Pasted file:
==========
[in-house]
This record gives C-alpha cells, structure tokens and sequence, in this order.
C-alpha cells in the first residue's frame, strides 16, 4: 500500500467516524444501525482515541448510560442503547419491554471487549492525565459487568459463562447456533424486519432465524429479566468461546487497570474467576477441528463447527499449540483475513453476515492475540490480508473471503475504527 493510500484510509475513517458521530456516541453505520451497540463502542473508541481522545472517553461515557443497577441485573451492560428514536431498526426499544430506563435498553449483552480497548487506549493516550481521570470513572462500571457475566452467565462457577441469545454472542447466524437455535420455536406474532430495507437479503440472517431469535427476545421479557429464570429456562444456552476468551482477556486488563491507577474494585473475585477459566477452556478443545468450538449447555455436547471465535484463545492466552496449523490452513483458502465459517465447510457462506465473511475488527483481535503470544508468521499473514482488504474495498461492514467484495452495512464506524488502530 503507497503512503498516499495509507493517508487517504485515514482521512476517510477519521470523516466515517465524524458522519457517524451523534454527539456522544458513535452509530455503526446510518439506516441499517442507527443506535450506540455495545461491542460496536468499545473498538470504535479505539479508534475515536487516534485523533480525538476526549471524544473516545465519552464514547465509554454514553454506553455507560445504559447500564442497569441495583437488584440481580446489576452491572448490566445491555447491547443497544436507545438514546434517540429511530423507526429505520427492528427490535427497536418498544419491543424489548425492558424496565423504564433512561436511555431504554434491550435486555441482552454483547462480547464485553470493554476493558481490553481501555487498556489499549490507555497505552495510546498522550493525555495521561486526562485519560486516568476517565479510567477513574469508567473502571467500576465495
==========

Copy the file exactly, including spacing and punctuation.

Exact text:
[in-house]
This record gives C-alpha cells, structure tokens and sequence, in this order.
C-alpha cells in the first residue's frame, strides 16, 4: 500500500467516524444501525482515541448510560442503547419491554471487549492525565459487568459463562447456533424486519432465524429479566468461546487497570474467576477441528463447527499449540483475513453476515492475540490480508473471503475504527 493510500484510509475513517458521530456516541453505520451497540463502542473508541481522545472517553461515557443497577441485573451492560428514536431498526426499544430506563435498553449483552480497548487506549493516550481521570470513572462500571457475566452467565462457577441469545454472542447466524437455535420455536406474532430495507437479503440472517431469535427476545421479557429464570429456562444456552476468551482477556486488563491507577474494585473475585477459566477452556478443545468450538449447555455436547471465535484463545492466552496449523490452513483458502465459517465447510457462506465473511475488527483481535503470544508468521499473514482488504474495498461492514467484495452495512464506524488502530 503507497503512503498516499495509507493517508487517504485515514482521512476517510477519521470523516466515517465524524458522519457517524451523534454527539456522544458513535452509530455503526446510518439506516441499517442507527443506535450506540455495545461491542460496536468499545473498538470504535479505539479508534475515536487516534485523533480525538476526549471524544473516545465519552464514547465509554454514553454506553455507560445504559447500564442497569441495583437488584440481580446489576452491572448490566445491555447491547443497544436507545438514546434517540429511530423507526429505520427492528427490535427497536418498544419491543424489548425492558424496565423504564433512561436511555431504554434491550435486555441482552454483547462480547464485553470493554476493558481490553481501555487498556489499549490507555497505552495510546498522550493525555495521561486526562485519560486516568476517565479510567477513574469508567473502571467500576465495